An Israeli panel has recommended – and its Justice Minister has endorsed – abandoning the Tender Years Doctrine that automatically grants custody of children under the age of six to the mother. Read about it here (Jerusalem Post, 1/19/12).
Justice Minister Yaakov Neeman embraced Wednesday recommendations made by a specially appointed panel to revoke a controversial custody law that favors mothers of young children in divorce disputes.This comes after a committee of the United Nations recently criticized Israel for maintaining such an antiquated and anti-father system of child custody. Fathers’ rights organizations have long criticized the law as well for coming between fit fathers and their children.
A spokesman for Neeman told The Jerusalem Post that while the minister had yet to fully adopt recommendations made by the Schnitt Committee, he did see the suggestions as a viable solution to the problem of determining where to place children when their parents get divorced.
He said that the recommendations, which were made by a panel headed by Dr. Dan Schnitt that has been meeting for the past five years to discuss the relevance of the 40-year-old law, would now be passed onto the ministry’s legal advisors to draft alternative legislation.
According to Ha’aretz, the report cited the need for “a new normative arrangement of parents’ relationships with their children.” But apparently that goal may be thwarted in a couple of ways.
The first is the outright opposition of feminist groups to any change whatsoever in the Tender Years Doctrine.
Immediately after the ministry announced that it had received the recommendations, women’s rights group expressed concern that canceling this presumption in the law would further complicate divorce proceedings, making the issue of custody grounds for battle and drawing the children into the fight.Well, it can’t be denied that custody decisions become much less complicated when one of the parties presumptively has no rights. After all, what could be simpler for a judge than ascertaining which parent is the mother and automatically giving her custody?
Women’s rights organization Na’amat released a statement saying that it would take all necessary measures to prevent the recommendations from being adopted.
But what’s remarkable is the group’s frank dismissal of the wellbeing of the child. Shoving the father out of a child’s life is all but guaranteed to have adverse effects on the child’s outcomes in a number of different areas including educational, emotional and psychological. Kids without fathers tend to do worse in a wide variety of ways than do children with fathers, as an avalanche of social science accumulated over some 40 years has shown. But the facts be damned; Israeli feminists are far more interested in being anti-father than they are in being pro-child.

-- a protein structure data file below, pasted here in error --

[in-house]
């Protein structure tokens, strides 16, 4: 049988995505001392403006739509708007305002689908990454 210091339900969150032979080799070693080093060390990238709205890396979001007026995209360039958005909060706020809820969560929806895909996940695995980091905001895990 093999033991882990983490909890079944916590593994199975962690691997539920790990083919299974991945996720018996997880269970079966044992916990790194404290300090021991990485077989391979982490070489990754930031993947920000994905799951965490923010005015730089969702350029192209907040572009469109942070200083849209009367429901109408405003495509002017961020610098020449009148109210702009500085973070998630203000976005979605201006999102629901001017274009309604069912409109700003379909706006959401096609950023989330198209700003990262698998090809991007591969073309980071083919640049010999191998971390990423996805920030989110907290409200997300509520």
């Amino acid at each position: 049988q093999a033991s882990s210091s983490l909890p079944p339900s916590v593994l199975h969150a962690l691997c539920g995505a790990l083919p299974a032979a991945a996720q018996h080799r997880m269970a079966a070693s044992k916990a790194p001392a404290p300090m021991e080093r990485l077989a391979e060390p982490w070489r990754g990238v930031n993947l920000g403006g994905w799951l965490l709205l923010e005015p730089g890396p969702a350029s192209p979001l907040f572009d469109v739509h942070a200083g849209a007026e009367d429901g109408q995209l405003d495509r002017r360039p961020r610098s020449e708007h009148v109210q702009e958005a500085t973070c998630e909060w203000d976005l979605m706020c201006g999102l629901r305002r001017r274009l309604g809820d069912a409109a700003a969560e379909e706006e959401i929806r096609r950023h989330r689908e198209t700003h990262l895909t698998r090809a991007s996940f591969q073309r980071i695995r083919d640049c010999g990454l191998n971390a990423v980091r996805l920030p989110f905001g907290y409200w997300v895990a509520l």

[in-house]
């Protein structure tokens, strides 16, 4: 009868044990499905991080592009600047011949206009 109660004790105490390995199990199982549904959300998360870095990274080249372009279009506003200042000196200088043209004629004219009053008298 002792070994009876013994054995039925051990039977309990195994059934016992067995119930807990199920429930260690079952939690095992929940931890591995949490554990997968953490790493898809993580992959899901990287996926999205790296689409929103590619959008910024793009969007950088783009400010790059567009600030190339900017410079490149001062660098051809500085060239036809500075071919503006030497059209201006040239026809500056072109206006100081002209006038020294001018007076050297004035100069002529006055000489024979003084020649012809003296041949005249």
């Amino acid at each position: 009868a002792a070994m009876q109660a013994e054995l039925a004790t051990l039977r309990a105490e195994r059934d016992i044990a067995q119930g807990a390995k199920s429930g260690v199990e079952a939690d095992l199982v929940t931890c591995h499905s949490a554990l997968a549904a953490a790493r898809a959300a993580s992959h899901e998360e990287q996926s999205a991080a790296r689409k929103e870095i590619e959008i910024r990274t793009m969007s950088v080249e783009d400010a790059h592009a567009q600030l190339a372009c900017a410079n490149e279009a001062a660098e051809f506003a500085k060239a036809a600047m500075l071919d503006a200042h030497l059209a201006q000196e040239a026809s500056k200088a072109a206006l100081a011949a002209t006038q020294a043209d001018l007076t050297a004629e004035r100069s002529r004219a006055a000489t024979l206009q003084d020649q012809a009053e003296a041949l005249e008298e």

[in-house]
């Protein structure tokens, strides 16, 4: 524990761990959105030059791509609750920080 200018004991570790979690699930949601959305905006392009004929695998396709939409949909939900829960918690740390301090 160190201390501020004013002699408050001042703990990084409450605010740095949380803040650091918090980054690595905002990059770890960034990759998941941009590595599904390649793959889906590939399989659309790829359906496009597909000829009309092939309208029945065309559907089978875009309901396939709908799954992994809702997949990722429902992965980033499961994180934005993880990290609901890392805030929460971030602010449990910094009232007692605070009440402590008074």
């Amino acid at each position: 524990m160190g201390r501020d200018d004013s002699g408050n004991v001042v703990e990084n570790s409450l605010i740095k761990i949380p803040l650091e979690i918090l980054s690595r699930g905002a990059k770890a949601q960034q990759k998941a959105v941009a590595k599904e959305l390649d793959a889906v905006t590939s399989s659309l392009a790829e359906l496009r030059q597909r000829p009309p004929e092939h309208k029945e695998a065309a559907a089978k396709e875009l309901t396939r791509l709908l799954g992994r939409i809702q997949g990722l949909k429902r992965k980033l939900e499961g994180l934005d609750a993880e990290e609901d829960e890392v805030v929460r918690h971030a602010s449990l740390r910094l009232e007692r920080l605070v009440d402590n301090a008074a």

Remarkable as well is the fact that, as far as I’m aware, no feminist organization anywhere any time has come out in favor of equal rights for mothers and fathers in child custody matters. I’ve seen countless examples in which those organizations in the U.S., Canada and the U.K. oppose equality in custody cases, but never once has one said “fathers and mothers should be treated equally.” Go to any feminist website, and you’ll see the claim made that feminism is all about gender equality. Strange that, when it comes to fathers and mothers, the opposite is true. They not only don’t support equality of the sexes, they outright oppose it.
The second reason to doubt the impact of the committee recommendations - even if they get by the opposition of feminist groups – is a stumbling block called the “tiebreaker.” Apparently the panel making the recommendations labored long and hard over what courts should do when parents are equally qualified, equally fit, loving parents. According to Ha’aretz, the acrimony was so great, one member of the committee resigned in protest.
Apparently too, it never occurred to the panel that, if both parents were equal, maybe equal custody would be the obvious solution. No, the members never got away from the notion that one parent must have primary custody, and therefore there must be a “tiebreaker” to decide who would get it. That of course is just loony. Simply order equal custody to equally-qualified parents and the job is done.
But the panel, not content with requiring the concept of a tiebreaker in the new law, went on to be unable to decide on one. So rather than do the obvious, fair, just and right thing - recommend equal custody for equal parents - the members clung to primary custody and then failed to let judges know how to decide who should get it.
The result will be no surprise to anyone who follows family law matters. Judges will likely continue to err on the side of maternal custody. My guess is that, in a society that still writes the Tender Years Doctrine into law, whatever the panel recommended would be largely ignored by judges. But the opposition of feminist groups and the absence of any direction on the issue of a “tiebreaker,” virtually assures it.
Still, the issue is now part of public discourse. Fathers’ rights groups have made their wishes known and the reasons for them, and feminist groups have dropped any pretense of gender equality. So the issue is in the public domain and, once there, history suggests it won’t go away and that the interests of fathers and children will continue to grow and improve.
It’s a start.